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as interstate carriers from Shreveport, Louisiana, to various points in Texas, and unjustly discriminated in favor of traffic within the State of Texas and against similar traffic between Louisiana and Texas. The basis of the complaint was that the carriers made rates out of Dallas and other Texas points into eastern Texas which were much lower than those which they fixed from Shreveport into Texas. The situation may be thus specifically described: Shreveport, Louisiana, is about 40 miles from the Texas State line, and 231 miles from Houston, Texas, on the line of the Houston, etc., Railway Company: it is 189 miles from Dallas, Texas, on the line of the Texas & Pacific Railway. Shreveport competes with both cities for the trade of the intervening territory. The rates on these lines from Dallas and Houston, respectively, eastward to intermediate points in Texas were much less, according to distance, than from Shreveport westward to the same points. It was undisputed that the difference was substantial, and injuriously affected the commerce of Shreveport. It appeared, for example, that a rate of 60 cents carried first-class traffic a distance of 160 miles to the eastward from Dallas, while the same rate would carry the same class of traffic only 55 miles westward from Shreveport into Texas.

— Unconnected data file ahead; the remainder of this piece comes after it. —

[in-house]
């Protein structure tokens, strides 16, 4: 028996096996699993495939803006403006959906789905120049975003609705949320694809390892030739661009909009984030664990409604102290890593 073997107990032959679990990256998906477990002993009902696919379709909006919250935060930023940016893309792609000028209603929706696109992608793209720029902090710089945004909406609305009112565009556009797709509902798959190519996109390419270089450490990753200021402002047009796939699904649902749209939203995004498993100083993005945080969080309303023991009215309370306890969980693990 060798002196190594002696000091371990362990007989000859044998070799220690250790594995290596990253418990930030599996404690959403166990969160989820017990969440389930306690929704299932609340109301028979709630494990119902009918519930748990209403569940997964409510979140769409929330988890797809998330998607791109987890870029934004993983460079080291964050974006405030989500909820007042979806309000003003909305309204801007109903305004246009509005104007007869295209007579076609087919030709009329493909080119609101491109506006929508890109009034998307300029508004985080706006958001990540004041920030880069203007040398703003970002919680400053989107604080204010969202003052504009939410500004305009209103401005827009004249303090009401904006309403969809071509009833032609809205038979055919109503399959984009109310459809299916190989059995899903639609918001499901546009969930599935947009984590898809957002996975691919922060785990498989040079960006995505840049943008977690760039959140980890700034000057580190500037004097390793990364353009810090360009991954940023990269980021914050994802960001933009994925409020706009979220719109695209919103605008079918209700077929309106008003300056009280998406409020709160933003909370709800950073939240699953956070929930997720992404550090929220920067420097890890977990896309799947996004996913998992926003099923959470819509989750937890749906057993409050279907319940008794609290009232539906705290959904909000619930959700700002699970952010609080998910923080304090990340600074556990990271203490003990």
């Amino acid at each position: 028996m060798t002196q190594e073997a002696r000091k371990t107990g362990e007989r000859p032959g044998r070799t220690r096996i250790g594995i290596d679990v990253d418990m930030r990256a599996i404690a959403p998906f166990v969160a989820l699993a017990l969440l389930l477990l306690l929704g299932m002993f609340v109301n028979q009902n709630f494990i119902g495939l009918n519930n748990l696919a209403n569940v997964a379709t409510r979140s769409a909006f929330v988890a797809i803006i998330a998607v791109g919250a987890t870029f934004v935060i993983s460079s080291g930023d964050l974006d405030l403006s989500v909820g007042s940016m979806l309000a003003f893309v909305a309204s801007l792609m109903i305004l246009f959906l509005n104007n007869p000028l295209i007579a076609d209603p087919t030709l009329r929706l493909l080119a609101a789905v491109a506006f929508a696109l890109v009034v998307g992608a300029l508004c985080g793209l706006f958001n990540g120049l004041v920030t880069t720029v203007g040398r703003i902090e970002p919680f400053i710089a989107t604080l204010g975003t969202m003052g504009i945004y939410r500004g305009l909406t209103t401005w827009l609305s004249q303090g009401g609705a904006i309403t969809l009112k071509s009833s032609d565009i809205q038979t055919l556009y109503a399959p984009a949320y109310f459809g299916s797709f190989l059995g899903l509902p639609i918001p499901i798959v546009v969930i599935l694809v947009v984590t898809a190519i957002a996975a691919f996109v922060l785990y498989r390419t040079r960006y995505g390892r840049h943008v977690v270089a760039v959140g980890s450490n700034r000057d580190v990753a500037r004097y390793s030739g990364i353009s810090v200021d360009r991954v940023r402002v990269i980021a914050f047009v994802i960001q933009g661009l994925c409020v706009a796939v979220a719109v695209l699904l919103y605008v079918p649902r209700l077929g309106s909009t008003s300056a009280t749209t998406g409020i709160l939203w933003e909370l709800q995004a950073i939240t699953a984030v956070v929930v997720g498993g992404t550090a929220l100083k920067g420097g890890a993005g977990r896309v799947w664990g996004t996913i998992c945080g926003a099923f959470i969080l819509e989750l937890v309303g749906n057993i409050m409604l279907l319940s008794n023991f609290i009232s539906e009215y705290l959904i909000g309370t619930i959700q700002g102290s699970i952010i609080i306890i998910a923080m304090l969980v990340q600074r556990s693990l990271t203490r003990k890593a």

The Interstate Commerce Commission directed the carriers to desist from charging higher rates for the transportation of any commodity from Shreveport to Dallas and Houston, respectively, and intermediate points, than were contemporaneously charged from Dallas and Houston toward Shreveport for equal distances.